Bone Song is a genre-bending blend of dark/urban fantasy and hardboiled crime enshrouded in noir. Think Dirty Harry in a city created by the bastard love-child of Jeff VanderMeer and China Miéville – it’s close, but still a disservice to Meaney’s creation.
The city, Tristopolis, is the familiar urban center – we have skyscrapers, cars, roadways, police, upper and under classes, and crime. However, this eerie familiarity is lost in the bizarre world Meaney creates. Humans are not the only sentient beings – we also have various types of wraiths, werebeasts, zombies, and others in a world powered by necroflux generators – think the opposite of bioenergy. The bones of the dead literally power the lives of living in a world where life and death mean even more (and less) than in our own. Simple appliances might be operated by an enslaved wraith, autopsies are performed by specialized people who read the bones of the dead, and sorcery is another fact of life.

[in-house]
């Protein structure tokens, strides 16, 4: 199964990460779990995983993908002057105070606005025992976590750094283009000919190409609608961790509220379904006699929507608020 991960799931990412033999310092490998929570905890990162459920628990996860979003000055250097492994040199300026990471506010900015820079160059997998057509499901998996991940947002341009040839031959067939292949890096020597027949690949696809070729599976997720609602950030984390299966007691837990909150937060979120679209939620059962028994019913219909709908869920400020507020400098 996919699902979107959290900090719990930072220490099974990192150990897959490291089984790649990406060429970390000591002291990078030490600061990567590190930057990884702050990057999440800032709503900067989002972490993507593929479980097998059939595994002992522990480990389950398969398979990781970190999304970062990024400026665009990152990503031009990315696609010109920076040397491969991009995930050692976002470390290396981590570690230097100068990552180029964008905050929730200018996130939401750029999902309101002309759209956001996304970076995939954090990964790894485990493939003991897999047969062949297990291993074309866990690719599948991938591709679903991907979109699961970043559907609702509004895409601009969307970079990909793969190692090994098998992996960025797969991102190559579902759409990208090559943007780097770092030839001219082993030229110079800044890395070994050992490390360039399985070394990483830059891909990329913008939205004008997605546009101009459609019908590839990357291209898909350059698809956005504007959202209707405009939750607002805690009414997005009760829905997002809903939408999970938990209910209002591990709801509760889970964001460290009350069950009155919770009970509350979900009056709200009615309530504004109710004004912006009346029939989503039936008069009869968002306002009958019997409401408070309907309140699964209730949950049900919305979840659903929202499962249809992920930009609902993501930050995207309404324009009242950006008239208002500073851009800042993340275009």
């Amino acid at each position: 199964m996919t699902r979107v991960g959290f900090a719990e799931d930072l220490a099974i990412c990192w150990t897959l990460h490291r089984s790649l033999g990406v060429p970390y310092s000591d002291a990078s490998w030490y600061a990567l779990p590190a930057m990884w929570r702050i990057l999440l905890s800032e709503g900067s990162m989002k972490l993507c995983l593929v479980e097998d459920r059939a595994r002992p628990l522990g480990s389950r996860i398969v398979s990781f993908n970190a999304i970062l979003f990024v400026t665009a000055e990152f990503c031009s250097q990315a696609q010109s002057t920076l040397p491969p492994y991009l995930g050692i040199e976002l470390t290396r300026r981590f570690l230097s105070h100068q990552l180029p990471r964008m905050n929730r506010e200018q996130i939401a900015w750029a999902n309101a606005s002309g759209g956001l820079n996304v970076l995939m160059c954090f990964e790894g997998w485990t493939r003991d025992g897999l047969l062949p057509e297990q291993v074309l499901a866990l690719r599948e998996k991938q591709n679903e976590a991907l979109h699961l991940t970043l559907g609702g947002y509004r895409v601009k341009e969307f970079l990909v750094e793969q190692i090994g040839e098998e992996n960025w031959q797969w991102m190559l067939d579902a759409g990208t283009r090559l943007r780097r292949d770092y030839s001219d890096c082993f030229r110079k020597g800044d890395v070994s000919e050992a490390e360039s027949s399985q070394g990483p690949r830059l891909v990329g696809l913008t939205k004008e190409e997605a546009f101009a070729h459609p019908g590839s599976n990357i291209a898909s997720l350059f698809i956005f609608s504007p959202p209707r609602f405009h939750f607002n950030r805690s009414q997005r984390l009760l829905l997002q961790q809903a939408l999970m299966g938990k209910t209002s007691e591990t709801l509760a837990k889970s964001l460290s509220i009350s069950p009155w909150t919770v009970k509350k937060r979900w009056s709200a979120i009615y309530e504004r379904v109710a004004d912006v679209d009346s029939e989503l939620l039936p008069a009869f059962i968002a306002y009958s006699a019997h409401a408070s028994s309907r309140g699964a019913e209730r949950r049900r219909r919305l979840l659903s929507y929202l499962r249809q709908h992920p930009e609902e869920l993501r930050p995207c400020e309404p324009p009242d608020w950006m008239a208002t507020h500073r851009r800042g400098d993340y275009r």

The horrifically realized world takes a back seat to the story – which is pure hardboiled crime. A mysterious organization piercing the ranks of the elite is killing celebrities to get their hands on their priceless bones before natural death confuses the issue. Lieutenant Donal Conner is assigned to protect a visiting Diva from this shadowy threat. His ultimate failure leaves him nearly dead from a sorcerous ensorcellment and recruited into a secretive task force investigating the killers all the way to the pillars of society.
Told mostly in the first person from Donal’s point of view, the plot drives the story forward, with strong characterization of the main characters and adequate characterization of secondary players. We see the world through the perspective of the locals, with little in the way of explanation and leaving lots of questions – in a good way. Donal is the stereotypical good, but not necessarily nice, cop – he’s got years of experience, lives a lone and insular life, and has long since gotten over the guilt that comes with killing someone. In a clever touch, Donal is a fan of fantasy novels and is seen reading a fantasy serial set in a world very different from his own, but sounding rather similar to ours.
It’s rare to find something that feels new, yet Meaney manages to succeed powerfully with Bone Song. A fantastic and unique world is created, yet only glimpsed at by the reader. The backdrop of a hardboiled crime plot cleverly disguises stories of human interaction, trust, mistrust, loyalty, morality, acceptance, and love while delivering a great mystery. My only complaint is that the ending felt a bit rushed and abrupt, while ultimately succeeding.
Bone Song is a dark and creepy delight for genre fans that I strongly recommend: 8/10.